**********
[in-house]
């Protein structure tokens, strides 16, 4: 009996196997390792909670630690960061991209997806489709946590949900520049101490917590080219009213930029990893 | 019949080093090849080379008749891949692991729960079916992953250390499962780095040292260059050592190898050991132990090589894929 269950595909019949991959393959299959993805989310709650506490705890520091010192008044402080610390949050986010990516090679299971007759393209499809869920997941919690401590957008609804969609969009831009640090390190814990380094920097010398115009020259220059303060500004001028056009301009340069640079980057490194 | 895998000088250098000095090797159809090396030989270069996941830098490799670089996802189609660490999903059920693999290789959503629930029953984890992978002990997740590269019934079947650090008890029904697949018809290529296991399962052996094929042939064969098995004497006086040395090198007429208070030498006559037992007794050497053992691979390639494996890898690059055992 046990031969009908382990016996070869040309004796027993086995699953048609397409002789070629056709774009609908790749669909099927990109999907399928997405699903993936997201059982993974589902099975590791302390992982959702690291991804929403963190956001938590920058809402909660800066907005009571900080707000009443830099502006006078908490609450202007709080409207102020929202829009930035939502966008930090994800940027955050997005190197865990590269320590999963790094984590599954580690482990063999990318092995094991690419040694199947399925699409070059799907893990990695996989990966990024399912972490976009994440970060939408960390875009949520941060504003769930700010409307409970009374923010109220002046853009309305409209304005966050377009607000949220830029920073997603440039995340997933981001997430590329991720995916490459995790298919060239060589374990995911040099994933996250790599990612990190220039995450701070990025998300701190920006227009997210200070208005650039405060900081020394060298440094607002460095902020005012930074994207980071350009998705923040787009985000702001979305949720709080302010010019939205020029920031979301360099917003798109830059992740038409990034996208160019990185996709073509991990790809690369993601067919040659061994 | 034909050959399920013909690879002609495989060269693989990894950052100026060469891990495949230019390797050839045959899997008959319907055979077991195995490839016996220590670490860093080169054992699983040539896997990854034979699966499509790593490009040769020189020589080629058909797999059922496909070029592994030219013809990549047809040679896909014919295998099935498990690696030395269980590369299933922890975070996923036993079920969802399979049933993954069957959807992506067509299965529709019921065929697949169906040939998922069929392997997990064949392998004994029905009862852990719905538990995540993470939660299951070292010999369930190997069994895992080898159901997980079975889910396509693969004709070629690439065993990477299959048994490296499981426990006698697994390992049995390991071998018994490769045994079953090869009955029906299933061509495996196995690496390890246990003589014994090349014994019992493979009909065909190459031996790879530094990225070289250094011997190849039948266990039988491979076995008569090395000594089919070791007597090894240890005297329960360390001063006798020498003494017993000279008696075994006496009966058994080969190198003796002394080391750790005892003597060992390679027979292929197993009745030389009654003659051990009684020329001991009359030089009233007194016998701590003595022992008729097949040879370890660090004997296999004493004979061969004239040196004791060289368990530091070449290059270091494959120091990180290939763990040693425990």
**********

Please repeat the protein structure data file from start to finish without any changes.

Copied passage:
[in-house]
């Protein structure tokens, strides 16, 4: 009996196997390792909670630690960061991209997806489709946590949900520049101490917590080219009213930029990893 | 019949080093090849080379008749891949692991729960079916992953250390499962780095040292260059050592190898050991132990090589894929 269950595909019949991959393959299959993805989310709650506490705890520091010192008044402080610390949050986010990516090679299971007759393209499809869920997941919690401590957008609804969609969009831009640090390190814990380094920097010398115009020259220059303060500004001028056009301009340069640079980057490194 | 895998000088250098000095090797159809090396030989270069996941830098490799670089996802189609660490999903059920693999290789959503629930029953984890992978002990997740590269019934079947650090008890029904697949018809290529296991399962052996094929042939064969098995004497006086040395090198007429208070030498006559037992007794050497053992691979390639494996890898690059055992 046990031969009908382990016996070869040309004796027993086995699953048609397409002789070629056709774009609908790749669909099927990109999907399928997405699903993936997201059982993974589902099975590791302390992982959702690291991804929403963190956001938590920058809402909660800066907005009571900080707000009443830099502006006078908490609450202007709080409207102020929202829009930035939502966008930090994800940027955050997005190197865990590269320590999963790094984590599954580690482990063999990318092995094991690419040694199947399925699409070059799907893990990695996989990966990024399912972490976009994440970060939408960390875009949520941060504003769930700010409307409970009374923010109220002046853009309305409209304005966050377009607000949220830029920073997603440039995340997933981001997430590329991720995916490459995790298919060239060589374990995911040099994933996250790599990612990190220039995450701070990025998300701190920006227009997210200070208005650039405060900081020394060298440094607002460095902020005012930074994207980071350009998705923040787009985000702001979305949720709080302010010019939205020029920031979301360099917003798109830059992740038409990034996208160019990185996709073509991990790809690369993601067919040659061994 | 034909050959399920013909690879002609495989060269693989990894950052100026060469891990495949230019390797050839045959899997008959319907055979077991195995490839016996220590670490860093080169054992699983040539896997990854034979699966499509790593490009040769020189020589080629058909797999059922496909070029592994030219013809990549047809040679896909014919295998099935498990690696030395269980590369299933922890975070996923036993079920969802399979049933993954069957959807992506067509299965529709019921065929697949169906040939998922069929392997997990064949392998004994029905009862852990719905538990995540993470939660299951070292010999369930190997069994895992080898159901997980079975889910396509693969004709070629690439065993990477299959048994490296499981426990006698697994390992049995390991071998018994490769045994079953090869009955029906299933061509495996196995690496390890246990003589014994090349014994019992493979009909065909190459031996790879530094990225070289250094011997190849039948266990039988491979076995008569090395000594089919070791007597090894240890005297329960360390001063006798020498003494017993000279008696075994006496009966058994080969190198003796002394080391750790005892003597060992390679027979292929197993009745030389009654003659051990009684020329001991009359030089009233007194016998701590003595022992008729097949040879370890660090004997296999004493004979061969004239040196004791060289368990530091070449290059270091494959120091990180290939763990040693425990």